12 Page Does the project use technology to conduct electronic searches, queries, or analyses in an electronic database to discover or locate a predictive pattern or an anomaly? If so, state how DHS plans to use such results. EDSS does not use technology to conduct electronic searches, queries, or analyses in an electronic database to discover or locate a predictive pattern or an anomaly. 3.3 Are there other components with assigned roles and responsibilities within the system? There are no other DHS component personnel with assigned roles and responsibilities within the system. EDSS. 3.4 Privacy Impact Analysis: Related to the Uses of Information Privacy Risk: There is a privacy risk of unauthorized access to the information maintained in Mitigation: To mitigate this risk, EDSS employs appropriate role-based access controls so only authorized OPLA personnel have access to the system and to the individual cases in the system, based on their work assignments. OPLA supervisors decide which OPLA personnel are granted access to records stored under a particular EDSS case, what functions those personnel will be able to perform in the system, and even which records individual users may view or review. Additionally, all users receive training regarding the proper use of EDSS prior to being granted access to the system. All users also complete annual mandatory privacy and security training, which stresses the importance of appropriate and authorized use of personal data in government systems and the penalties for violations. Section 4.0 Notice The following questions seek information about the project s notice to the individual about the information collected, the right to consent to uses of said information, and the right to decline to provide information. 4.1 How does the project provide individuals notice prior to the collection of information? If notice is not provided, explain why not. As EDSS is not a primary information collection system, notice is not provided to individuals prior to EDSS s collection of information. Litigants in civil cases are likely to be generally aware that ICE may be compelled to search for and produce agency records pertaining to them and their claims during the litigation process. This PIA serves as notice to the general public as to the collection and use of information in EDSS for the purposes described in this PIA. With respect to the operation of EDSS, the DHS General Legal Records SORN provides notice of the records that may be collected by OPLA in the context of litigation and the DHS FOIA and Privacy Act Record System SORN provides notice of the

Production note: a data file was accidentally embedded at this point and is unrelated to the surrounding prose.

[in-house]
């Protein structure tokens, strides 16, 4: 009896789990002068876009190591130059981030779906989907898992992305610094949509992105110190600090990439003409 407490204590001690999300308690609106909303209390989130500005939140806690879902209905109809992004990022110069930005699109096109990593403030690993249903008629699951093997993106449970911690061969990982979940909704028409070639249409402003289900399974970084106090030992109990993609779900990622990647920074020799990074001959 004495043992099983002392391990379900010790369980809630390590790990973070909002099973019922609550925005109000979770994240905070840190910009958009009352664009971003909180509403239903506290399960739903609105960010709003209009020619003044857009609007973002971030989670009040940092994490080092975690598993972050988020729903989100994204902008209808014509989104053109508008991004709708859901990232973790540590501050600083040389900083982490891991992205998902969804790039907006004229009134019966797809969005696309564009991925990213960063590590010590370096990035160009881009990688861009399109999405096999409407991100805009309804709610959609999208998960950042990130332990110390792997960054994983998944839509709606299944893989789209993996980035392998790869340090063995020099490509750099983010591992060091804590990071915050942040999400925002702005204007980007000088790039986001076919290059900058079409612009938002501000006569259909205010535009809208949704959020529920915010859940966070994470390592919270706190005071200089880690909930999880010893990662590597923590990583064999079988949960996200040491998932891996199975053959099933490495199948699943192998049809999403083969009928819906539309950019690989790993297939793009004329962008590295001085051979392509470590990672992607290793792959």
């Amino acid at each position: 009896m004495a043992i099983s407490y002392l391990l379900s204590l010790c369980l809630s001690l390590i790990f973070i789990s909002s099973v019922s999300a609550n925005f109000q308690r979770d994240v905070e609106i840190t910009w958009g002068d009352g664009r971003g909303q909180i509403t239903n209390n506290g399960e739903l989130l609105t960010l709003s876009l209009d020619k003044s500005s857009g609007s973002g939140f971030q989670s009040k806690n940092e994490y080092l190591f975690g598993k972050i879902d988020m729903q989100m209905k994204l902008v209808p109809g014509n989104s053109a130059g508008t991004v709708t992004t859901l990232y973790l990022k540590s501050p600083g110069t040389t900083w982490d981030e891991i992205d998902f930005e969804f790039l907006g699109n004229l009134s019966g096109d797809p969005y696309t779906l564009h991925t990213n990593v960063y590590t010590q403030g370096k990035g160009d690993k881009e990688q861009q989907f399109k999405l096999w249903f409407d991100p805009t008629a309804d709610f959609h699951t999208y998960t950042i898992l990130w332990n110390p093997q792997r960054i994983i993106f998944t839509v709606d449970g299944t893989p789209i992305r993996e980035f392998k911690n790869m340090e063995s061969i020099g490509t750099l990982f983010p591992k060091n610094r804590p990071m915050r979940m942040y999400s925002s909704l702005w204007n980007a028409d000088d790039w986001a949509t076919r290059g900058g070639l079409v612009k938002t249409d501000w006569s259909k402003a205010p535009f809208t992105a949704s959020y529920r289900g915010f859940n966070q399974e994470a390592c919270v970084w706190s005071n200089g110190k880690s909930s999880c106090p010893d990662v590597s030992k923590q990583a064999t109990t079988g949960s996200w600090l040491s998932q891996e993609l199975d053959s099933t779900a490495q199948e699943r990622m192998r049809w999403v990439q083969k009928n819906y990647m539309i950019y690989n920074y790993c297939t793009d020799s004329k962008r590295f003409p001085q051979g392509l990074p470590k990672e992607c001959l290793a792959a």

13 Page 13 internal collection and processing of agency records in the context of FOIA/PA. ICE s other PIAs and SORNs also provide general notice to the public of the type of records and information ICE collects and maintains generally, which helps provide transparency as to the nature of the agency records which may be collected and loaded into EDSS for litigation or FOIA/PA purposes. Prior notice at the point of original collection is provided where possible; however, in cases where the data collection supports an ICE law enforcement activity, opportunities for the individual to be notified of the collection of information may be limited or nonexistent. In some instances, a compulsory legal process such as a search warrant, court order, or subpoena is used to compel production of the materials to ICE and notice is usually required to be provided to the individual at least concurrently with the collection. Whether notice is provided highly depends on the purpose and context of the original collection of information. 4.2 What opportunities are available for individuals to consent to uses, decline to provide information, or opt out of the project? As EDSS is not a primary information collection system, any right or opportunity to consent or decline to provide information occurs at the point of original collection from the individual and is described in the relevant PIA and SORN for that recordkeeping system, program, or activity from which the EDSS data are gathered. Because the litigation discovery process is compulsory upon ICE, ICE may have little or no discretion to control how records about individuals are disclosed, and may only request that the court limit public disclosure of EDSS information by placing the information under seal or obligating the other parties to not further disclose it without court permission. 4.3 Privacy Impact Analysis: Related to Notice Privacy Risk: There is a risk that individuals are not aware of the existence of EDSS and the data it collects and maintains. Mitigation: This PIA serves as public notice of the existence of EDSS, the data it collects and maintains, and the limited purposes for which it is used. Because EDSS supports a secondary collection of information from records already compiled in existing agency recordkeeping systems, individualized notice is not possible or practical. Section 5.0 Data Retention by the project The following questions are intended to outline how long the project retains the information after the initial collection. 5.1 Explain how long and for what reason the information is retained. The information retained is the same as that collected, which is any ESI or other agency records that may be relevant to the matter. Records are retained in EDSS until the final resolution of the case, claim, or action causing the collection of the documents for processing within EDSS.